Sunday, 21 May 2017

#AllGunsBlazing with Ben Spalding and Arnaud Bignon

Consider this a serious food-porn alert. I am about to walk you, dish by dish, through the most recent of Ben Spalding's #AllGunsBlazing events.

If you've never been to one of these, it works like this: Ben is joined by a fellow chef (usually Michelin-starred, always extraordinary) and they work together to produce a twelve-course menu. Some dishes are from Ben, some from the guest chef and some are cooked collaboratively. Previous luminaries have included JP McMahon (Aniar), Adam Handling (The Frog) and Calum Franklin (Holborn Dining Room), creator not only of legendary pies but also of the world's best Twitter hashtag. (No, I'm not telling you, go and look.)

In the interests of transparency — about which I have pretty strong views — it's worth mentioning here that I've been lucky enough to have been invited as a guest to several of Ben's dining events recently (although not this one; I bought these tickets, back in February after blogging the Meat Lust bus tour). I will remain, as always, fully open and honest about my opinions - I have long thought him an extraordinary talent, and the evidence is only building — but this has given me a little more insight into what motivates and drives him as a professional, which has been fascinating.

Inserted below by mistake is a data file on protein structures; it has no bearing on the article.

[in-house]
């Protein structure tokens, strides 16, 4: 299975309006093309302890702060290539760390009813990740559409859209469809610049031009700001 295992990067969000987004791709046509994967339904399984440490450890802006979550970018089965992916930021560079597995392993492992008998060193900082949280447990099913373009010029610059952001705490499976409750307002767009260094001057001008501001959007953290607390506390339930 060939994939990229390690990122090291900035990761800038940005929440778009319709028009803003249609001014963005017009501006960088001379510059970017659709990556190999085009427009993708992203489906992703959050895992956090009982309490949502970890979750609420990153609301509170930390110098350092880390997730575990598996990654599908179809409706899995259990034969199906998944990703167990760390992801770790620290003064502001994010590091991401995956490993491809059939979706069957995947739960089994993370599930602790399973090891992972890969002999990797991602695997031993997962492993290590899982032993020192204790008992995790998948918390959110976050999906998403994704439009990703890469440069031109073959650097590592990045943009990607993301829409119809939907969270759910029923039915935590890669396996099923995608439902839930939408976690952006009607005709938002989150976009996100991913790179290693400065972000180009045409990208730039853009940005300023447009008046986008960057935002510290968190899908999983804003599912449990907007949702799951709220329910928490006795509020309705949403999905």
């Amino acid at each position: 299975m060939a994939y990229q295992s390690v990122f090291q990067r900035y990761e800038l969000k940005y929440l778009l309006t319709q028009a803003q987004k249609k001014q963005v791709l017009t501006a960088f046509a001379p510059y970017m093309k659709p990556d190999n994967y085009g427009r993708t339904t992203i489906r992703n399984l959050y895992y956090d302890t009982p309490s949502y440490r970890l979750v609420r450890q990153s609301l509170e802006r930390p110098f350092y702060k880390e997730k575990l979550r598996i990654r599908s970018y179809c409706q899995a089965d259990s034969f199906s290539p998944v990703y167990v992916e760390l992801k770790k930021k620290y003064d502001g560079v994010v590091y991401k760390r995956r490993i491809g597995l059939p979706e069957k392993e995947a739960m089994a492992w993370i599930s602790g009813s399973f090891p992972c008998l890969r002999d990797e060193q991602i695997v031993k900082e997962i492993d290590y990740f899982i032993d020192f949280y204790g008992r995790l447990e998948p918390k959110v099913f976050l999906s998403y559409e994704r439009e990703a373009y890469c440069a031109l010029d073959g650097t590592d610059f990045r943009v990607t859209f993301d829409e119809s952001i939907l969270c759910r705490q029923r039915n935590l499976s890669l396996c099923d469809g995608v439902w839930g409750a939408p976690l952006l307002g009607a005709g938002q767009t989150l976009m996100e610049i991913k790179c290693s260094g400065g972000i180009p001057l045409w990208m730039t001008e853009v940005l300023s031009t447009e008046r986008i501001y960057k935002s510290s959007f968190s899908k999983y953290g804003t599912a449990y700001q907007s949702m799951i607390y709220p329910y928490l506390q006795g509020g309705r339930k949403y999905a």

Anyway, back to #AllGunsBlazing; this time, in partnership with Arnaud Bignon of two Michelin-starred The Greenhouse restaurant in Mayfair.
The event hit the ground running with a selection of Table Nibbles, waiting for us as we were shown to our seats by the lovely Sarah. Arnaud contributed the spelt crisp with soft cheese and smoked duck along with the liquid Greek salad, which not only looked beautiful but was one of my favourite dishes of the evening. A perfectly bite-sized, glistening red globe with a tiny basil leaf garnish, this bursts in your mouth to release a flood of fresh, complex Greek salad flavours — an experience not unlike the tomato sphere in the Prairie Oyster at The Bar with No Name (in other words, wonderful).